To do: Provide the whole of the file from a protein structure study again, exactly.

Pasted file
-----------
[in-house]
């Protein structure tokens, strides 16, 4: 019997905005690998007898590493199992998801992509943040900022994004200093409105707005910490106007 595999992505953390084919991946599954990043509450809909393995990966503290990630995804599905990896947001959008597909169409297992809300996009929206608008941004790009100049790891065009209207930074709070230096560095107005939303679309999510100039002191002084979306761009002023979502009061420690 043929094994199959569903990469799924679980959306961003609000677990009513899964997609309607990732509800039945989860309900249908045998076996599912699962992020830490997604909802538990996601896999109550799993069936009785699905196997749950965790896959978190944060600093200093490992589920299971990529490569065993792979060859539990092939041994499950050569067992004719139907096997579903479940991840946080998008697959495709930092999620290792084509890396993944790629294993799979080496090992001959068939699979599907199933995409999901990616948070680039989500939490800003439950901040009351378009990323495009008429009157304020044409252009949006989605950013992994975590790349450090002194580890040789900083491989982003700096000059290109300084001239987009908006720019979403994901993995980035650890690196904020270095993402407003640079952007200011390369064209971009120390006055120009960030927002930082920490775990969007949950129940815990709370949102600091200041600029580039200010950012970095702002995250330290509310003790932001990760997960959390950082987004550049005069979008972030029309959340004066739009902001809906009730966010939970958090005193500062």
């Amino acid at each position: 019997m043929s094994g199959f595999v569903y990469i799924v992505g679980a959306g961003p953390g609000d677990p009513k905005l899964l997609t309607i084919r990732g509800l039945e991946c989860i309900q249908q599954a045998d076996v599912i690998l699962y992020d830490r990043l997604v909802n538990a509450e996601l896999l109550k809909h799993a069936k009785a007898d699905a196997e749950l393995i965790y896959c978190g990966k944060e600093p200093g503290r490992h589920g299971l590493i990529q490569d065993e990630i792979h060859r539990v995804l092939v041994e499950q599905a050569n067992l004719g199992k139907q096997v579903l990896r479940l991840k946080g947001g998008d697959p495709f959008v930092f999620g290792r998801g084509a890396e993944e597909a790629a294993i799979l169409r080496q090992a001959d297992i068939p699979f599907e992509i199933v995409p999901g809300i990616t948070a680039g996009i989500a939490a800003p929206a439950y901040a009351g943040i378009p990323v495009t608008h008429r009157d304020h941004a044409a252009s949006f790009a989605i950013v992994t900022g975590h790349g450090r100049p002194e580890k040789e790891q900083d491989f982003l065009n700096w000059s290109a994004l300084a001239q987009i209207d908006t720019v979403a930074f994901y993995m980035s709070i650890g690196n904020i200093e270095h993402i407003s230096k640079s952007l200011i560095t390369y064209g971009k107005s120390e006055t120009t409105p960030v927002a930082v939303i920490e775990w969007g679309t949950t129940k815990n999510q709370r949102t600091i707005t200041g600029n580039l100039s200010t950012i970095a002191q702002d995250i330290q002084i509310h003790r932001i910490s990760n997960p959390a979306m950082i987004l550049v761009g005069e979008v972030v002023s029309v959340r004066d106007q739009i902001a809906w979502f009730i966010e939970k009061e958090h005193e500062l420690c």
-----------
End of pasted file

[in-house]
């Protein structure tokens, strides 16, 4: 019997905005690998007898590493199992998801992509943040900022994004200093409105707005910490106007 595999992505953390084919991946599954990043509450809909393995990966503290990630995804599905990896947001959008597909169409297992809300996009929206608008941004790009100049790891065009209207930074709070230096560095107005939303679309999510100039002191002084979306761009002023979502009061420690 043929094994199959569903990469799924679980959306961003609000677990009513899964997609309607990732509800039945989860309900249908045998076996599912699962992020830490997604909802538990996601896999109550799993069936009785699905196997749950965790896959978190944060600093200093490992589920299971990529490569065993792979060859539990092939041994499950050569067992004719139907096997579903479940991840946080998008697959495709930092999620290792084509890396993944790629294993799979080496090992001959068939699979599907199933995409999901990616948070680039989500939490800003439950901040009351378009990323495009008429009157304020044409252009949006989605950013992994975590790349450090002194580890040789900083491989982003700096000059290109300084001239987009908006720019979403994901993995980035650890690196904020270095993402407003640079952007200011390369064209971009120390006055120009960030927002930082920490775990969007949950129940815990709370949102600091200041600029580039200010950012970095702002995250330290509310003790932001990760997960959390950082987004550049005069979008972030029309959340004066739009902001809906009730966010939970958090005193500062």
């Amino acid at each position: 019997m043929s094994g199959f595999v569903y990469i799924v992505g679980a959306g961003p953390g609000d677990p009513k905005l899964l997609t309607i084919r990732g509800l039945e991946c989860i309900q249908q599954a045998d076996v599912i690998l699962y992020d830490r990043l997604v909802n538990a509450e996601l896999l109550k809909h799993a069936k009785a007898d699905a196997e749950l393995i965790y896959c978190g990966k944060e600093p200093g503290r490992h589920g299971l590493i990529q490569d065993e990630i792979h060859r539990v995804l092939v041994e499950q599905a050569n067992l004719g199992k139907q096997v579903l990896r479940l991840k946080g947001g998008d697959p495709f959008v930092f999620g290792r998801g084509a890396e993944e597909a790629a294993i799979l169409r080496q090992a001959d297992i068939p699979f599907e992509i199933v995409p999901g809300i990616t948070a680039g996009i989500a939490a800003p929206a439950y901040a009351g943040i378009p990323v495009t608008h008429r009157d304020h941004a044409a252009s949006f790009a989605i950013v992994t900022g975590h790349g450090r100049p002194e580890k040789e790891q900083d491989f982003l065009n700096w000059s290109a994004l300084a001239q987009i209207d908006t720019v979403a930074f994901y993995m980035s709070i650890g690196n904020i200093e270095h993402i407003s230096k640079s952007l200011i560095t390369y064209g971009k107005s120390e006055t120009t409105p960030v927002a930082v939303i920490e775990w969007g679309t949950t129940k815990n999510q709370r949102t600091i707005t200041g600029n580039l100039s200010t950012i970095a002191q702002d995250i330290q002084i509310h003790r932001i910490s990760n997960p959390a979306m950082i987004l550049v761009g005069e979008v972030v002023s029309v959340r004066d106007q739009i902001a809906w979502f009730i966010e939970k009061e958090h005193e500062l420690c």